US-Soldaten in Afghanistan

The Moscow Times


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"Russia Launches Gas Exports to China"

Russland und China haben offiziell eine 3.000 Kilometer lange Gaspipeline eröffnet und damit mit der Umsetzung eines 30 Jahre geltenden Liefervertrags für russisches Erdgas im Umfang von 400 Milliarden US-Dollar begonnen. "The opening of the Power of Siberia gas line is the first of three strategically important Russian gas pipelines that are due to come online in the coming months. Turk Stream — which will carry Russian gas to Turkey and southeastern Europe — is scheduled to start exports early January, and the controversial Nord Stream 2 pipeline linking Russia with Germany is set for a delayed launch in mid-2020, after the project received its final approval permit from Denmark in November."

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"In Push for Africa, Russia's Wagner Mercenaries Are 'Out of Their Depth' in Mozambique"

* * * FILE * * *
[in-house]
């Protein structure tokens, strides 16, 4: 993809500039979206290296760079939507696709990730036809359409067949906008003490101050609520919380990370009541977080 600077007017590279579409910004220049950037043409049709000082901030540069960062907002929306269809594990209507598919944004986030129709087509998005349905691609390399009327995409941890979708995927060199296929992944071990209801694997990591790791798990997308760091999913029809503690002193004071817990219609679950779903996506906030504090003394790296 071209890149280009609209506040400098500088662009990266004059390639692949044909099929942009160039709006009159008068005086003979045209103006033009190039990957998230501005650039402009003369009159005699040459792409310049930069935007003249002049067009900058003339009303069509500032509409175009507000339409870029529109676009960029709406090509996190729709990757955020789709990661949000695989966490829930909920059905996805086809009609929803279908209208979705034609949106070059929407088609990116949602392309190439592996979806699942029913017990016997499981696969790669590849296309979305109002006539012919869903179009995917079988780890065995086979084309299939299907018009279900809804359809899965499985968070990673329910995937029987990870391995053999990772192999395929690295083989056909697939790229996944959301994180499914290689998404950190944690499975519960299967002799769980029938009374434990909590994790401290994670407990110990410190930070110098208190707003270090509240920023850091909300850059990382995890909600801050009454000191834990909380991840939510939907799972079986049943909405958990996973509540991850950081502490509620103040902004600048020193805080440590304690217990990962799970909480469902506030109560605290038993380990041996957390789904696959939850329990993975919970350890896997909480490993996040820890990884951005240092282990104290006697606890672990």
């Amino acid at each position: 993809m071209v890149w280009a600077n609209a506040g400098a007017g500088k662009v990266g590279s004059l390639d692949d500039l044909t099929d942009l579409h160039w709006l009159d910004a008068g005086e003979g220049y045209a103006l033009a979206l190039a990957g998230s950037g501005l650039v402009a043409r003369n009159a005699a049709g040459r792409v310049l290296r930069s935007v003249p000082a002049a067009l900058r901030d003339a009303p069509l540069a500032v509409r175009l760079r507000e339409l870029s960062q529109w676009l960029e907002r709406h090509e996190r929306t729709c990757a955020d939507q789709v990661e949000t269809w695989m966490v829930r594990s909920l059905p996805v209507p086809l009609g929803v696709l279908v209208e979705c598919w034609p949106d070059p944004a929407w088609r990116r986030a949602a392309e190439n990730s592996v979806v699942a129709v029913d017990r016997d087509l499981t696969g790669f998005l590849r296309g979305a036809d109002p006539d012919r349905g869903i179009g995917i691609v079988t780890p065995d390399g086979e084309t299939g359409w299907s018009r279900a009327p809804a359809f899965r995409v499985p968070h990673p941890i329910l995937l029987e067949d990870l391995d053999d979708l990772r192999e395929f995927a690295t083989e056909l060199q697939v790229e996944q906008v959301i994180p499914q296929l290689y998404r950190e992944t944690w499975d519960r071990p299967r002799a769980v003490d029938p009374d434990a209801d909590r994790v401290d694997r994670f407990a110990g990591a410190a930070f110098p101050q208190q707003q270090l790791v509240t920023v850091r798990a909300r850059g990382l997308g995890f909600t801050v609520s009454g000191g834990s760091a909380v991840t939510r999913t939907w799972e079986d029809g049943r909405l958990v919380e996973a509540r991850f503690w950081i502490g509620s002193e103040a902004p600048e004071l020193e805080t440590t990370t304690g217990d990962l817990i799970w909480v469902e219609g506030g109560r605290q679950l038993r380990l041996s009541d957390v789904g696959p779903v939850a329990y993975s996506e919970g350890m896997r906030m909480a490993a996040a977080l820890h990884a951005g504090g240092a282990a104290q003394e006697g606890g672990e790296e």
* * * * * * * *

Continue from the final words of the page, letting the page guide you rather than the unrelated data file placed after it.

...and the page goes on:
Pjotr Sauer macht auf die Aktivitäten des russischen Söldnerunternehmens Wagner in Afrika aufmerksam. In Mosambik habe die Gruppe, der enge Verbindungen zum Kreml nachgesagt werden, zwei konkurrierende Sicherheitsunternehmen bei der Ausschreibung eines Auftrags ausgestochen. "'We presented them with a first-class proposal in early August. We have so much experience in operating in Mozambique and know the tough environment very well. Trust me, we would have done an excellent job,” [John Gartner, a former Rhodesian soldier who now heads the military security company OAM,] told The Moscow Times. Dolf Dorfling, an ex-colonel in the South African army and founder of the Black Hawk private military contractor, likewise submitted a 'strong' proposal for a country he knows 'like the palm of his hand.' They both lost out to a new player in town — the Kremlin-linked Wagner Group, believed to be owned by Yevgeny Prigozhin, a businessman with close links to Russian President Vladimir Putin often referred to as 'Putin’s Chef' because of his catering business. While the veteran mercenaries admitted they couldn’t match Wagner’s low costs and high-level political connections, they cast doubt on the Russian company’s ability to operate in Mozambique because they say it knows neither the terrain nor the politics. 'Look, it's money and politics, it was clear we couldn’t compete with Wagner,' said Gartner, 'But now they are in trouble there, they are out of their depth.'"